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Regional brain dosimetry for the organophosphorus insecticide chlorpyrifos in the preweanling rat.

Timchalk C; Smith JN; Poet TS
Toxicologist 2012 Mar; 126(Suppl 1):554
Infants and children may be sensitive to adverse effects of pesticide exposure associated with ingestion of residues on food. Organophosphorus (OP) insecticides, like chlorpyrifos (CPF), have been implicated as developmental neurotoxins; however, aspects of dose-response relationships are poorly understood particularly with regards to critical window(s) of vulnerability and target tissue (i.e. brain) dosimetry. Ongoing research is focused on evaluation of in vivo/in vitro brain chlorpyrifos dosimetry in the preweanling rat pup and for comparison in adult male rats. At post-natal day-10 (PND-10), both male and female pups were orally administered CPF at 1 or 5 mg/kg/day for 5 consecutive days and humanely sacrificed 4 hours after the last dose, adult male rats were likewise orally dosed at 5 mg CPF/kg/day (5 doses). Whole brains and brain regions (forebrain, midbrain and cerebellum) were analyzed for CPF and its major metabolite trichloropyridinol (TCP), its major metabolite. In addition, brain region acetylcholinesterase (AChE) activity was determined in PND-15 pups. In vitro metabolism studies were conducted with hepatic and brain microsomes and whole brain homogenates prepared from naïve adult male rats. A comparison of whole brain dosimetry (5 mg CPF/kg/day) suggests that the concentration of CPF and TCP in the brain of preweanling rats is comparable to adults following oral exposure. In both male and female PND-15 pups, regional brain CPF concentration tended to be forebrain > midbrain > cerebellum; whereas, the concentration of TCP was fairly comparable across gender and brain regions. In vitro brain metabolism studies support both the bioactivation of CPF to the neurotoxic metabolite CPF-oxon and detoxification of CPF to TCP. The importance of localized brain metabolism is highly relevant for lipophilic pesticides that potentially sequester in the brain where localized brain disposition and metabolism may be critically important for understanding target tissue dosimetry.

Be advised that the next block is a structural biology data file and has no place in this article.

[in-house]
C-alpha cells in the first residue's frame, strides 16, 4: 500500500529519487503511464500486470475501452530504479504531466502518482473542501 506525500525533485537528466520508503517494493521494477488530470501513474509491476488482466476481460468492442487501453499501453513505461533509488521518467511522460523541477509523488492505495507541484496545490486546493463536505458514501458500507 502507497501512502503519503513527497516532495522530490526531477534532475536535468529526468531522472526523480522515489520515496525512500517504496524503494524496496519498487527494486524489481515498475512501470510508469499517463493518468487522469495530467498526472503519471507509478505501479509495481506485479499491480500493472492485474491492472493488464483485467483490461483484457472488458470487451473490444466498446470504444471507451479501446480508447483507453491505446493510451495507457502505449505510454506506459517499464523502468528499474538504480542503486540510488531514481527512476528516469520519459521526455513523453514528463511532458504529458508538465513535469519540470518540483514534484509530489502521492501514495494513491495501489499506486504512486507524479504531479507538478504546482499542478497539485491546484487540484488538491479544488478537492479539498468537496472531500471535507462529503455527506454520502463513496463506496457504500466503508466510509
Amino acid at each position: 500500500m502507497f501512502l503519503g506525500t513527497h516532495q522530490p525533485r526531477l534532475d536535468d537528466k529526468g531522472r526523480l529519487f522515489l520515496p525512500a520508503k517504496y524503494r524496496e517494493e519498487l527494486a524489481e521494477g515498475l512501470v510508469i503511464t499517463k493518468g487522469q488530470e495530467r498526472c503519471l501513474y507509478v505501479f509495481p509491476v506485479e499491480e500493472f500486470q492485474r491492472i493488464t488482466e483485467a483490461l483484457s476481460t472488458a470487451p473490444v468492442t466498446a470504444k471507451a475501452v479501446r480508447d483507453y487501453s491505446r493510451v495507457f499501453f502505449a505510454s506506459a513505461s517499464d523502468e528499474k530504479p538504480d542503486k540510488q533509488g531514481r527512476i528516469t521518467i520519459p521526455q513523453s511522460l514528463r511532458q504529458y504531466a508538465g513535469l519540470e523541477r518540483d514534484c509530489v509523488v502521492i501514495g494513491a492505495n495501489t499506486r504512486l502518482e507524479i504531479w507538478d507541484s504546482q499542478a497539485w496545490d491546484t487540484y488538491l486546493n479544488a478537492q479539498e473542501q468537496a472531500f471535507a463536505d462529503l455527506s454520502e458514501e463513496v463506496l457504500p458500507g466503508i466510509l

Pesticides; Food; Foodstuff; Children; Organo-phosphorus-compounds; Organo-phosphorus-pesticides; Insecticides; Developmental-disorders; Neurotoxic-effects; Neurotoxins; Brain-damage; Brain-matter; In-vivo-study; In-vitro-study; Laboratory-animals; Laboratory-testing; Dose-response; Dosimetry; Tissue-culture; Metabolites; Acetylcholinesterase; Metabolic-study; Metabolism; Microsomal-enzymes; Liver-tissue; Liver-microsomal-metabolism; Bioactivation; Detoxification
Publication Date
Document Type
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Identifying No.
Grant-Number-R01-OH-008282; B04252012
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Source Name
The Toxicologist. Society of Toxicology 51st Annual Meeting and ToxExpo, March 11-15, 2012, San Francisco, California
Performing Organization
University of Pittsburgh at Pittsburgh
Page last reviewed: March 25, 2022
Content source: National Institute for Occupational Safety and Health Education and Information Division